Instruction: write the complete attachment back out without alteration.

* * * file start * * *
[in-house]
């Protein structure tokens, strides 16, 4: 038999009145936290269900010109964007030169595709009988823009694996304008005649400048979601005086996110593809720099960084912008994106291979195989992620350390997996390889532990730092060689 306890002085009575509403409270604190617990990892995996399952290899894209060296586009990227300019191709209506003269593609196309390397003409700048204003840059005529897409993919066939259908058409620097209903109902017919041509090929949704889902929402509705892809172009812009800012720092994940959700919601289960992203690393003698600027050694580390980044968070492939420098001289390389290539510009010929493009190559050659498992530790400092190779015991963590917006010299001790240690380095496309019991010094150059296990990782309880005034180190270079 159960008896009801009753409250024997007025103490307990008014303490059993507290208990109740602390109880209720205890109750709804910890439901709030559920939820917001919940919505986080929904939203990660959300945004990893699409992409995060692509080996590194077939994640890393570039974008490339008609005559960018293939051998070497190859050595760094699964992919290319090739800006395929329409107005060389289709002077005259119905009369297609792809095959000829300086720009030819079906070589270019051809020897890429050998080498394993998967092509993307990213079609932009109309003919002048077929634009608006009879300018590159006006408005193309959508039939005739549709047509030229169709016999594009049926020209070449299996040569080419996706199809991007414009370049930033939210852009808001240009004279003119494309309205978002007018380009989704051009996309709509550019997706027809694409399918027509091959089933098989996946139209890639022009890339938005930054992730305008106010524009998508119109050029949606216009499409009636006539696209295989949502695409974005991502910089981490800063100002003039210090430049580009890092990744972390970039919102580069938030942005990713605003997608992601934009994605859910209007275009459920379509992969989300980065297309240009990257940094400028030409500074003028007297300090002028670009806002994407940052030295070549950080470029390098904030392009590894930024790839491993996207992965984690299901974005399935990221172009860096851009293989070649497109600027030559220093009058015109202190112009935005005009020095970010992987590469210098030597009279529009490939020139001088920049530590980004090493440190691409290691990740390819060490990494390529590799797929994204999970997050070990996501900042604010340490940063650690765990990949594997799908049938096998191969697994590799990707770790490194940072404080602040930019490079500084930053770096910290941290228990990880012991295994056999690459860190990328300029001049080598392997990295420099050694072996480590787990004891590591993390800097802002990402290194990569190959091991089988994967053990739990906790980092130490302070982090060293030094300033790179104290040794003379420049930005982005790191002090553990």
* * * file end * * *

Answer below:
[in-house]
């Protein structure tokens, strides 16, 4: 038999009145936290269900010109964007030169595709009988823009694996304008005649400048979601005086996110593809720099960084912008994106291979195989992620350390997996390889532990730092060689 306890002085009575509403409270604190617990990892995996399952290899894209060296586009990227300019191709209506003269593609196309390397003409700048204003840059005529897409993919066939259908058409620097209903109902017919041509090929949704889902929402509705892809172009812009800012720092994940959700919601289960992203690393003698600027050694580390980044968070492939420098001289390389290539510009010929493009190559050659498992530790400092190779015991963590917006010299001790240690380095496309019991010094150059296990990782309880005034180190270079 159960008896009801009753409250024997007025103490307990008014303490059993507290208990109740602390109880209720205890109750709804910890439901709030559920939820917001919940919505986080929904939203990660959300945004990893699409992409995060692509080996590194077939994640890393570039974008490339008609005559960018293939051998070497190859050595760094699964992919290319090739800006395929329409107005060389289709002077005259119905009369297609792809095959000829300086720009030819079906070589270019051809020897890429050998080498394993998967092509993307990213079609932009109309003919002048077929634009608006009879300018590159006006408005193309959508039939005739549709047509030229169709016999594009049926020209070449299996040569080419996706199809991007414009370049930033939210852009808001240009004279003119494309309205978002007018380009989704051009996309709509550019997706027809694409399918027509091959089933098989996946139209890639022009890339938005930054992730305008106010524009998508119109050029949606216009499409009636006539696209295989949502695409974005991502910089981490800063100002003039210090430049580009890092990744972390970039919102580069938030942005990713605003997608992601934009994605859910209007275009459920379509992969989300980065297309240009990257940094400028030409500074003028007297300090002028670009806002994407940052030295070549950080470029390098904030392009590894930024790839491993996207992965984690299901974005399935990221172009860096851009293989070649497109600027030559220093009058015109202190112009935005005009020095970010992987590469210098030597009279529009490939020139001088920049530590980004090493440190691409290691990740390819060490990494390529590799797929994204999970997050070990996501900042604010340490940063650690765990990949594997799908049938096998191969697994590799990707770790490194940072404080602040930019490079500084930053770096910290941290228990990880012991295994056999690459860190990328300029001049080598392997990295420099050694072996480590787990004891590591993390800097802002990402290194990569190959091991089988994967053990739990906790980092130490302070982090060293030094300033790179104290040794003379420049930005982005790191002090553990």